With the centennial of Leo Frank’s lynching behind us, it is time to confront the key question: not whether Frank killed little Mary Phagan in April 1913, but whether the state of Georgia should officially recognize his innocence and exonerate him for the crime that led to his own death 28 months later.
As friends and foes alike note, the pardon the Georgia Board of Pardons and Paroles approved in 1986 clears Frank’s record on the grounds that he was denied due process during his trial and that the state failed to protect him. The pardon offers no opinion on whether Frank committed murder.
But Dale Schwartz, the lawyer who won the pardon, explained during a centennial event at Congregation Etz Chaim that the compromise wording of the pardon did not reflect doubts about Frank’s innocence. Instead, some of the five board members were concerned about the precedent of granting a posthumous pardon and the risk of facing thousands of similar petitions. The Anti-Defamation League still expected to win a full pardon in 1984, only for the board to turn down the request amid some suspicious backroom wheeling and dealing.
After publishing roughly 10,000 words related to the case over the Aug. 14 and 21 issues, we recognize that we will never know with certainty how Phagan died. Like most people who have studied the case, we believe that Frank is innocent and that janitor Jim Conley, the key witness against Frank, was the real killer.
But like Steve Oney, who wrote the definitive book on the case, “And the Dead Shall Rise,” we recognize that there is no way to rule out Frank’s guilt. If we were to retry Frank today, we are confident he would be found not guilty. But not guilty is not the same as innocent.
Certain physical evidence points away from Frank and at Conley, including the coal dust found in the girl’s lungs, indicating that she was still alive when she was dumped in the National Pencil Co. factory basement, and Conley’s feces at the bottom of the factory elevator shaft, whose intact state indicated that he couldn’t have used the elevator to dispose of the body, contradicting his testimony.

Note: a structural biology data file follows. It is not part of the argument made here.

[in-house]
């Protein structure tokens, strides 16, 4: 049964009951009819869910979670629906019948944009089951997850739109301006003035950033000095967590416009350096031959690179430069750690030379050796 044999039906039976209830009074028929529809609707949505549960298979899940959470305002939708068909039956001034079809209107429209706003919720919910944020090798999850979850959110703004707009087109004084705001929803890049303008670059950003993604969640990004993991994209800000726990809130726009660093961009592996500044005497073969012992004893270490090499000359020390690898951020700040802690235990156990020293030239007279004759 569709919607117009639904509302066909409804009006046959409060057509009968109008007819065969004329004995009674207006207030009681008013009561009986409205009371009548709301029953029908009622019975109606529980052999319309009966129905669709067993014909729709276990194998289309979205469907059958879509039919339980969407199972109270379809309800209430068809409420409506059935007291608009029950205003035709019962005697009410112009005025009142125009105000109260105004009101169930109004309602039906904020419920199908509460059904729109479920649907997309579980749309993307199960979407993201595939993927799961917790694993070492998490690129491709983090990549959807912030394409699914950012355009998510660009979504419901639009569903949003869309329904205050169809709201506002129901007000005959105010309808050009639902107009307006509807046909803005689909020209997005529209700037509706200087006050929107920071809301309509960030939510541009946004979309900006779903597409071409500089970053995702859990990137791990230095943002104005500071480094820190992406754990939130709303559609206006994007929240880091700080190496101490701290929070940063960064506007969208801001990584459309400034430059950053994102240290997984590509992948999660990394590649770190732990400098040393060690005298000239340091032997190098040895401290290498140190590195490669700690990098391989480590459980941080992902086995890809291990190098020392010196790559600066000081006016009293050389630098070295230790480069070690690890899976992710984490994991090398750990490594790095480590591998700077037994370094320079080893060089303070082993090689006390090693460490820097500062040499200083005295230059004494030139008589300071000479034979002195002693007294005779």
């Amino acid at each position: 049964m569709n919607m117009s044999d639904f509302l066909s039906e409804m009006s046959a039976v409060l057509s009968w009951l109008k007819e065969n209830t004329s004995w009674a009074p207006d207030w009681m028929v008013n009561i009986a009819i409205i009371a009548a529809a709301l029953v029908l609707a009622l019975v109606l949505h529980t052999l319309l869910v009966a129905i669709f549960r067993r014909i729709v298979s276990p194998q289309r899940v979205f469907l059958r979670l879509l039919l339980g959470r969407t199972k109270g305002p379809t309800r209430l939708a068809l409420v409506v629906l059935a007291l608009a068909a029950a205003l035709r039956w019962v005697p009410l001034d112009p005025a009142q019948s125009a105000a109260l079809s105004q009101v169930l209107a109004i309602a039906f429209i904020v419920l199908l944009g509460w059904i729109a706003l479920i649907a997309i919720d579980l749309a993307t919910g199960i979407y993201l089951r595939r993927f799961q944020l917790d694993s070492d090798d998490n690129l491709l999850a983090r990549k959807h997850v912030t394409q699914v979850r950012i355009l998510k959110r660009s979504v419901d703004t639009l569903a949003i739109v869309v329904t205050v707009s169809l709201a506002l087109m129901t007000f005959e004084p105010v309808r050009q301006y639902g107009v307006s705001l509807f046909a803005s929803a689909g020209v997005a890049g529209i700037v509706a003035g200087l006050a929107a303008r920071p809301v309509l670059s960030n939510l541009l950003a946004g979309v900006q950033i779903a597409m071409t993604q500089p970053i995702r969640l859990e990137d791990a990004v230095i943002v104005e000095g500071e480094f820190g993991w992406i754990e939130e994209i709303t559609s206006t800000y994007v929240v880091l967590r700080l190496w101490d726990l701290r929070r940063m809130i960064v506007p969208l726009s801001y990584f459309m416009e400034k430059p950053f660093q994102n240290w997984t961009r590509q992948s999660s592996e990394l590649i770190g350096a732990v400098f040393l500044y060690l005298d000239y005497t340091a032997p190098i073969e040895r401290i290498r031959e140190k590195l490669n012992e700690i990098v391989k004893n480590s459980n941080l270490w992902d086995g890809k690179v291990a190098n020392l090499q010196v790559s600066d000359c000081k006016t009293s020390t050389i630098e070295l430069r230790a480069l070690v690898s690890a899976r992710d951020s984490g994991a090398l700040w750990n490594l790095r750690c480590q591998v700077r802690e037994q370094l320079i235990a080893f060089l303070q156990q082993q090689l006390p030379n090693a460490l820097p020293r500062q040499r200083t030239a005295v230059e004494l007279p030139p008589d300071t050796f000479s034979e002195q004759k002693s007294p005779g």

But no one ever came forward and claimed to witness the slaying. No one provided an alibi for Frank, the last person who admitted seeing Phagan alive.
We also must not forget the descendants of the original victim. Whatever peace a full pardon for Frank might bring our community, the process could bring just as much pain to Phagan family members, most of whom remain convinced of his guilt.
Schwartz said an unsuccessful public pursuit of exoneration from the board could hurt Frank’s reputation. After all, most people aware of the case know he was pardoned but don’t know the wording; they already think the state considers him innocent.
But the verdict of history matters. While Schwartz said he does not believe that the Board of Pardons and Paroles will ever take up the case again, our elected officials could. It’s time for the General Assembly, the governor or both to finish the justice marathon started by Gov. John Slaton in 1915 and continued by the pardon board in 1986 and carry Frank past the innocence finish line.